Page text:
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Orange County

Tollways Seek Ways to Win Battle of Bulge

Bumps in roadways caused by expanding soil may worsen and prove costly to fix, study says.

August 31, 2003|Dan Weikel | Times Staff Writer

Unstable bedrock beneath parts of Orange County's toll road system has buckled pavement and damaged storm drains, problems that might worsen and require the costly replacement of the earth beneath sections of the asphalt.

One of the most glaring examples is a massive bump that's grown in the middle of the San Joaquin Hills toll road in Laguna Canyon, according to a new Caltrans study that examined nearly 30 trouble spots on the 51-mile network of turnpikes.

The agency's three-volume report blames the flaws on sandy silt stone and claystone bedrock beneath sections of the Eastern, Foothill and San Joaquin Hills toll roads, which are operated by the Irvine-based Transportation Corridor Agencies.

Tollway officials described the damage as a minor problem that is not uncommon after a massive amount of soil is shifted in extreme terrain. To cut a path for the Eastern tollway, for instance, 67 million cubic yards of soil -- equal to a quarter of that excavated for the Panama Canal -- had to be moved.

However, Caltrans officials are trying to determine whether adequate geological studies were conducted by TCA's private contractors before the highways were built. No conclusions have been reached.

The Caltrans study concludes that bedrock beneath parts of the toll roads can swell when water migrates under the pavement, especially after rains.

Silt and claystone, the report says, are common in the excavated areas of the tollway system and could cause further damage. If so, earth beneath the trouble spots might have to be removed and replaced to a depth of more than 10 feet below the pavement.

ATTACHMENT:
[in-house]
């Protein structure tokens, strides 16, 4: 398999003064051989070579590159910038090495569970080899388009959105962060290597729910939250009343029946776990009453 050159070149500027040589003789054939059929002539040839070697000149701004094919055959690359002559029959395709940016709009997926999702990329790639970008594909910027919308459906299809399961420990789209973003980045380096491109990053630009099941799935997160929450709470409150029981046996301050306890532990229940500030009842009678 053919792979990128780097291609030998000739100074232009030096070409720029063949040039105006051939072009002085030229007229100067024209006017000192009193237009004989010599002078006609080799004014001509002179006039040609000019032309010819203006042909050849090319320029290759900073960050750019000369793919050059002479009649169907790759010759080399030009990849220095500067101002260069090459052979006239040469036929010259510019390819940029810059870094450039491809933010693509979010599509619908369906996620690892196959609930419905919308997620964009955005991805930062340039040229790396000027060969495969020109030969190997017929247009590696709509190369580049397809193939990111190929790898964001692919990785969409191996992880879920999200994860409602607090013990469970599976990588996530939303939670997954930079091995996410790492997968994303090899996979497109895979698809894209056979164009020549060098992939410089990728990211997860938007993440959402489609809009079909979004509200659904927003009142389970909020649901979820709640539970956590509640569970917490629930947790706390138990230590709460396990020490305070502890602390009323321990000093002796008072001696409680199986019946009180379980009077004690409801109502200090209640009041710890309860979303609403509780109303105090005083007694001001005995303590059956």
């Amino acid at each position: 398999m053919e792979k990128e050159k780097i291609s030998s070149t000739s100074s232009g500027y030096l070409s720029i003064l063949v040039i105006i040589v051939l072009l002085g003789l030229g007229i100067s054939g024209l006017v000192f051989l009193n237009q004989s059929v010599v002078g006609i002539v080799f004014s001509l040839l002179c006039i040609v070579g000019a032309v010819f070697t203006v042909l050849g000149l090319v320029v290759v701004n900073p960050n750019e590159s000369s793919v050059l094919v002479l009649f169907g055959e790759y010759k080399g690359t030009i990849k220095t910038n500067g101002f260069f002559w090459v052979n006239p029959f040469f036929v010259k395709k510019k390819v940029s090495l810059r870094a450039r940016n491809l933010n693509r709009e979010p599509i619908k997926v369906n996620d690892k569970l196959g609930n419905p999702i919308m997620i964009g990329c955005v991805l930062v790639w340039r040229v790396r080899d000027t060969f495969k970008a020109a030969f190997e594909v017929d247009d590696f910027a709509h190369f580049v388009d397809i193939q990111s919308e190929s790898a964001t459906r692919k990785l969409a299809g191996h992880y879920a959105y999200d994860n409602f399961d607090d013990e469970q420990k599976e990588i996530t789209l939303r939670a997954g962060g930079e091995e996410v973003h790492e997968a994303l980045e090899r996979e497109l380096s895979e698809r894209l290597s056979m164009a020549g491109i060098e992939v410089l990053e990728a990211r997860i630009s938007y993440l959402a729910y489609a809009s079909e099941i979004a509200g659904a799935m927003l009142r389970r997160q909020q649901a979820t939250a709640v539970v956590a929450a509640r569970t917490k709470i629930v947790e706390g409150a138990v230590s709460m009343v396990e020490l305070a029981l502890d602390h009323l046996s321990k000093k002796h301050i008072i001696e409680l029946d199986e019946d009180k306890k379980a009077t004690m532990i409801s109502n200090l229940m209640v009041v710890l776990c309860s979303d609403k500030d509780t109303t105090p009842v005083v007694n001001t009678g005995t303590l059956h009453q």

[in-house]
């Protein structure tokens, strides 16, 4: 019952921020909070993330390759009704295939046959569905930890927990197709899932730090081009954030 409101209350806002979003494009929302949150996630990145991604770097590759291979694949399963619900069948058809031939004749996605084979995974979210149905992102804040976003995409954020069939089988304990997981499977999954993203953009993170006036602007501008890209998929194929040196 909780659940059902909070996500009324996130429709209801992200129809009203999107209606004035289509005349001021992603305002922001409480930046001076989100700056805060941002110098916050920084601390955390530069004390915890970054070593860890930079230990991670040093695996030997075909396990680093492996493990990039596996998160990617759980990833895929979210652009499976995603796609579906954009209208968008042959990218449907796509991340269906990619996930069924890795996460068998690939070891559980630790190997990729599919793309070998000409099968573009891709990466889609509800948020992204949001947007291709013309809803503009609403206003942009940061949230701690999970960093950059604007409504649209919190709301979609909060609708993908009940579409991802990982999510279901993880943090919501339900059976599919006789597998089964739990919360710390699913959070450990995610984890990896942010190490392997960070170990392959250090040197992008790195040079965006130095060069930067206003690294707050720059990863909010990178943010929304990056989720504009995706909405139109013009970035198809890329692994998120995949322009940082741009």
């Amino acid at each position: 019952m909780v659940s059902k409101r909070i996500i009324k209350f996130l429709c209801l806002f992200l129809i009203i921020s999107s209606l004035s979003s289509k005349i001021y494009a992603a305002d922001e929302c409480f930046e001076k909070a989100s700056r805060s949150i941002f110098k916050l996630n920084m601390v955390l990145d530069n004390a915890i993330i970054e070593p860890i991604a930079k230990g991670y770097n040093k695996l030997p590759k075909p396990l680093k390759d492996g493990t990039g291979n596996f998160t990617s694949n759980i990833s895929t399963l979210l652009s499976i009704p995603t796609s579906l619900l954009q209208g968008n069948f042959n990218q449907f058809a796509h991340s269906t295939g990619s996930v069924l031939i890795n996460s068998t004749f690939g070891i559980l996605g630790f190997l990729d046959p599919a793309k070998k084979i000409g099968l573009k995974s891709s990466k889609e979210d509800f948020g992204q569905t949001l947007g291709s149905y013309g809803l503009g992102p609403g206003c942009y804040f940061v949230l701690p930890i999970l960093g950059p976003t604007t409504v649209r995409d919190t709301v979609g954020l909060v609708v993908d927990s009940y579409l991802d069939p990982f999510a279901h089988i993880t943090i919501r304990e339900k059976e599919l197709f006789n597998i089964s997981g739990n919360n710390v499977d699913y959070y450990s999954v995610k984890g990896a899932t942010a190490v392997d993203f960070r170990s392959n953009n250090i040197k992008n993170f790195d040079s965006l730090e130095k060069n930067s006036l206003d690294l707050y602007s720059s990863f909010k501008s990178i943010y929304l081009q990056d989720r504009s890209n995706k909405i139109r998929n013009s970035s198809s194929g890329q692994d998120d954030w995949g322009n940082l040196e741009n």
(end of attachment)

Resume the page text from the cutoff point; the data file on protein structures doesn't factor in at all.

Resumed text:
"The potential is there for more bumps. How much we do not know," said Sharid Amiri, who heads Caltrans' geotechnical division in Orange County. "It depends on a lot of factors, including rain and soil conditions.

The study is part of an effort by Caltrans and the corridor agencies to cope with bumps that appeared in 1999 on the Eastern toll road between the Laguna and Riverside freeways.

Since then, officials have found 25 bumps in eight clusters along the toll roads and storm drain damage at four spots on the Foothill and Eastern toll roads. The width of the bumps ranges from 2.2 yards to 9.1 yards. Their height is no more than 2 inches.

The storm drain damage includes bent culverts and broken walls in the Windy Ridge and Loma Ridge areas, two of the bumpiest sections of the Eastern toll road.

On the San Joaquin Hills tollway, a 51.4-square-yard bump has developed on the southbound side between Laguna Canyon Road and the El Toro Road exit. The pavement has been lifted 1 1/4 to 1 1/2inches.

To remove any safety threat, Caltrans, the TCA and the road's builder have spent almost $440,000 on studies, surveys and temporary repairs, such as grinding down the bumps and repaving them.

TCA officials plan to set aside an additional $300,000 for similar repairs in the Windy Ridge, Loma Ridge and Handy Creek Road areas. The proposal is scheduled to go before the Foothill-Eastern board in October.

Corridor officials said there have been no reports of traffic accidents or vehicle damage from the bumps.

There is some concern that the expansive bedrock could become a chronic maintenance and safety problem for the TCA and Caltrans, which maintains the tollway system. Whether the bumps will continue to grow or spread remains unclear.

Caltrans' report recommends several repair options, ranging from inexpensive patches to more costly work such as excavating and refilling the sites with new material, adding drainage systems and repaving the roads.

Another Caltrans study is underway to determine the cost of the options and which solutions might be the most effective for each section where the bumps have appeared.

For the San Joaquin Hills tollway, Caltrans recommended the more extensive repairs that call for full or partial excavations, new pavement, and drainage systems between the paved shoulder and unprotected slopes next to the road.

But James Brown, the TCA's chief engineer, opposes the most expensive option, saying the problem will diminish over time, allowing the highways to be repaired with less costly patches.

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